Mention made of one Godericus, a valiant Englishman, who was with his ships in the voyage vnto the Holy land in the second yeere of Baldwine King of Ierusalem, in the third yere of Henry the first of England.
[Chronicon Hierosolymitanum lib. 9. cap. 9.] Verùm de hinc septem diebus euolutis rex ab Assur exiens, nauem quæ dicitur Buza ascendit, et cum eo Godericus pirata de regno Angliæ, ac vexillo hastæ præfixo et elato in aëre ad radios solis vsque, Iaphet cum paucis nauigauit, vt hoc eius signo ciues Christiani recognito, fiduciam vitæ regis haberent, et non facile hostium mínis pauefacti, turpiter diffugium facerent, aut vrbem reddere cogerentur. Sciebat enim eos multum de vita et salute eius desperare, Saraceni autem viso eius signo, et recognito, ea parte quæ vrbem nauigio cingebat illi in galeis viginti et Carinis tredecim, quas vulgo appelant Cazh, occurrerunt, volentes Buzam regis coronare. Sed Dei auxilio vndis maris illis ex aduerso tumescentibus ac reluctantibus, Buza autem regis facili, et agili cursu inter procellas labente, ac volitante, in portu Ioppæ delusis hostibus subitò affuit, sex ex Saracenis in arcu suo in nauicula percussis, ac vulneratis. Intrans itaque ciuitatem dum incolumis omnium pateret oculis, reuixit spiritus cunctorum gementium ei de eius niorte hactenus dolentium, eo quòd caput et rex Christianorum et princeps Hierusalem adhuc viuus et incolumis receptus sit.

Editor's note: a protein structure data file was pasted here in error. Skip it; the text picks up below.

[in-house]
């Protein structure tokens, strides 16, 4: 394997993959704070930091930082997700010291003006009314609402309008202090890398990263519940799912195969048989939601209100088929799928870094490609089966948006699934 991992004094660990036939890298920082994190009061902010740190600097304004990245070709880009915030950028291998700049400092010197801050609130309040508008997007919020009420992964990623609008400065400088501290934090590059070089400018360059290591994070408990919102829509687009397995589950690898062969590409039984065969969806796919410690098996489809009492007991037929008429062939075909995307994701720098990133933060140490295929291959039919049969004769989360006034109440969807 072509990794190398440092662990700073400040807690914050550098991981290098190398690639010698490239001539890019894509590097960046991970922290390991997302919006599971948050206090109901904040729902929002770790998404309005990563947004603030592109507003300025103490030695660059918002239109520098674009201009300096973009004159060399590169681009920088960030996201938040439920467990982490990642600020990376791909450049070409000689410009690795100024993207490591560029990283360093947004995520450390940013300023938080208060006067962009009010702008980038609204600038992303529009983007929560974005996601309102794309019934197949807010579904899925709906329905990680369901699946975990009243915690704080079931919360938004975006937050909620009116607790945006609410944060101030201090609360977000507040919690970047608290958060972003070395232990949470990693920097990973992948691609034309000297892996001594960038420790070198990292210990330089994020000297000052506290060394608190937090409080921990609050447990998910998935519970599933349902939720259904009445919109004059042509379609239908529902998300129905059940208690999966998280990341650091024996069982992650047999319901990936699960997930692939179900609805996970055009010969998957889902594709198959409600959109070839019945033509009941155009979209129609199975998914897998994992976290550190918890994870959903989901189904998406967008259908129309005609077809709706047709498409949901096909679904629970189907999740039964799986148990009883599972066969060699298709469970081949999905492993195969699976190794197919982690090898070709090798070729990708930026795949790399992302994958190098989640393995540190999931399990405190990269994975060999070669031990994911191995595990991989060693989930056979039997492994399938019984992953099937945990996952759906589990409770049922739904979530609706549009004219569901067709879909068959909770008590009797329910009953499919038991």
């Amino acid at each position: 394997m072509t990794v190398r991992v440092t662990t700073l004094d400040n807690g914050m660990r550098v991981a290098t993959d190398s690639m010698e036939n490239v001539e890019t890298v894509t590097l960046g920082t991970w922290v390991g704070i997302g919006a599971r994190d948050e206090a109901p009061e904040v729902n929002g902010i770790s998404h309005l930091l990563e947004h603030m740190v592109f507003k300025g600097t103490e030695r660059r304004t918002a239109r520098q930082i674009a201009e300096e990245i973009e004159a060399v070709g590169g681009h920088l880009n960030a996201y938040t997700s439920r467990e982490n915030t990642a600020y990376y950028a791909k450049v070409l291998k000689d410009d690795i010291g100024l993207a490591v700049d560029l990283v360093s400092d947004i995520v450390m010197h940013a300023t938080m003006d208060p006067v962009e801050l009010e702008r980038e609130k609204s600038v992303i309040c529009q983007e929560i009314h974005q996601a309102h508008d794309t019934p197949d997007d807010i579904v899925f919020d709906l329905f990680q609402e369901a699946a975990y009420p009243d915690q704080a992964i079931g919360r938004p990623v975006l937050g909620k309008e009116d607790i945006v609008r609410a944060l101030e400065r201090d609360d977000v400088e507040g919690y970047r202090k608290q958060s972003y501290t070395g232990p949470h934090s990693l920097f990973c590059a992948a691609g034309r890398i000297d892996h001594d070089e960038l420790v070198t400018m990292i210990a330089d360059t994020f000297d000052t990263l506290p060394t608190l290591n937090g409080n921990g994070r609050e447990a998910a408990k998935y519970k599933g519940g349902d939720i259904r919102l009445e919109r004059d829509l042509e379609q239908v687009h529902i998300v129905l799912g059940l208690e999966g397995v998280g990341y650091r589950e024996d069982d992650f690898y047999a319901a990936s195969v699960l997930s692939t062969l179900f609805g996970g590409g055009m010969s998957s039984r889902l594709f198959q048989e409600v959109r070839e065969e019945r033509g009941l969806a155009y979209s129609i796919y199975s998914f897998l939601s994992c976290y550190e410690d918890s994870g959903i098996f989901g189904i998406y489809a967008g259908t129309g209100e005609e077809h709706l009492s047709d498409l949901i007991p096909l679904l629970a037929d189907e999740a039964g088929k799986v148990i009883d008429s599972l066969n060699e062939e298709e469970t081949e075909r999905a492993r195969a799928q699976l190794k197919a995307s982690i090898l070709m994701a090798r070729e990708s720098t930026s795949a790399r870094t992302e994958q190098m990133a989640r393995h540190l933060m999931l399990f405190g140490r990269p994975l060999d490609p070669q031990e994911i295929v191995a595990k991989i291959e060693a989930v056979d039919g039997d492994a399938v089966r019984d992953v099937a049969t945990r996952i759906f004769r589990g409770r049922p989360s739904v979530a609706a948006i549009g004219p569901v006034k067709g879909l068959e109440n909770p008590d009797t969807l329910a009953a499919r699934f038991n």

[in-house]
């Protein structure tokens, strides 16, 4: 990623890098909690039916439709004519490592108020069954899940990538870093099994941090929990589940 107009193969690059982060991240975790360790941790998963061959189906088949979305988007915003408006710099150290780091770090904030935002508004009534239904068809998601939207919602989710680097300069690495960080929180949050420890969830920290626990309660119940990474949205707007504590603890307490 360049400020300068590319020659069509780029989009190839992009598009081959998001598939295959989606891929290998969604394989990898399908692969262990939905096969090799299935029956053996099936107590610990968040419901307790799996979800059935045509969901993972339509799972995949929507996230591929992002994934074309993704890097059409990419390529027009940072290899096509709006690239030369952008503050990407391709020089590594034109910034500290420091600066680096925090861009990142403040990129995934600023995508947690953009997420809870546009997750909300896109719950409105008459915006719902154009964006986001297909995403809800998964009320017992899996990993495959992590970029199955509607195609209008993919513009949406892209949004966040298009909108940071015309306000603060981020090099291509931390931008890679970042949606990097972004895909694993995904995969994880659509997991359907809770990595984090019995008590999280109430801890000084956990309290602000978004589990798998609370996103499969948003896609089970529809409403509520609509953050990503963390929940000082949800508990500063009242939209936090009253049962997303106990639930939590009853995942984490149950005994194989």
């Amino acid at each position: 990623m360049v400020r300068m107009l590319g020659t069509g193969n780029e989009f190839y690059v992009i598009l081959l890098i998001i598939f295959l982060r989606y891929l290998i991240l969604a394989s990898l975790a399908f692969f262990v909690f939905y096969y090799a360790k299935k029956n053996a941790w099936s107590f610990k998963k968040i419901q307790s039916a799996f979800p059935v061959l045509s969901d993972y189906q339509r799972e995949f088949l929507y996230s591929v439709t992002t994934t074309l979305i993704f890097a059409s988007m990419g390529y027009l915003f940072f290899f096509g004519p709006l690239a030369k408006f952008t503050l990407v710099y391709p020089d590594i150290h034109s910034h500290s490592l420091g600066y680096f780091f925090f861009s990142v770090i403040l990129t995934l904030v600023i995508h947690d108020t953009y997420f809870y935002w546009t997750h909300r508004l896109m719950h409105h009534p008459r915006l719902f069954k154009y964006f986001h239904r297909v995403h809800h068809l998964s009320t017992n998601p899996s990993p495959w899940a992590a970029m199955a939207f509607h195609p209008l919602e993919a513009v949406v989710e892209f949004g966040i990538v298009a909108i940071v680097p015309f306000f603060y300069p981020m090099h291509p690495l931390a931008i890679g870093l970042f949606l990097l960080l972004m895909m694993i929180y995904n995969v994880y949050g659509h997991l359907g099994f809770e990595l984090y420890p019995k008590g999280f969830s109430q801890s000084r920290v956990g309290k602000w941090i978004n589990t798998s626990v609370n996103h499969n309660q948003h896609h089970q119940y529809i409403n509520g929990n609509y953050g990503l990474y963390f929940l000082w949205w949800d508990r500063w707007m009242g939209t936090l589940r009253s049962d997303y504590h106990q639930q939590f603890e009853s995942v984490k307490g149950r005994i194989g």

But seuen dayes afterward, the King comming out of the towne of Assur entred into a shippe called a Busse, and one Godericke a pirate of the kingdome of England with him, and fastening his banner on the toppe of a speare, and holding it vp aloft in the aire against the beames of the Sunne, sailed vnto Iaphet with a small company; That the Christian Citizens there seeing this his banner, might conceiue hope that the King was yet liuing, and being not easily terrified with the threates of the enemies might shamefully runne away; or be constrained to yeeld vp the citie. For hee knew that they were very much out of hope of his life and safetie. The Saracens seeing and knowing this his banner, that part of them which enuironed the Citie by water made towards him with twentie Gallies and thirteene shippes, which they commonly cal Cazh, seeking to inclose the kings shippe. But, by Gods helpe the billowes of the Sea swelling and raging against them, and the Kings shippe gliding and passing through the waues with an easie and nimble course arriued suddenly in the hauen of Ioppa, the enemies frustrated of their purpose; and sixe of the Saracens were hurt and wounded by shot out of the Kings shippe. So that the King entering into the Citie, and nowe appearing in safetie in all their sightes, the spirits of all them that mourned for him, and vntil then lamented as though hee had bene dead, reuiued, because that the head and King of the Christians, and prince of Ierusalem was yet aliue, and come againe vnto them in perfect health.
Last updated Monday, December 22, 2014 at 10:51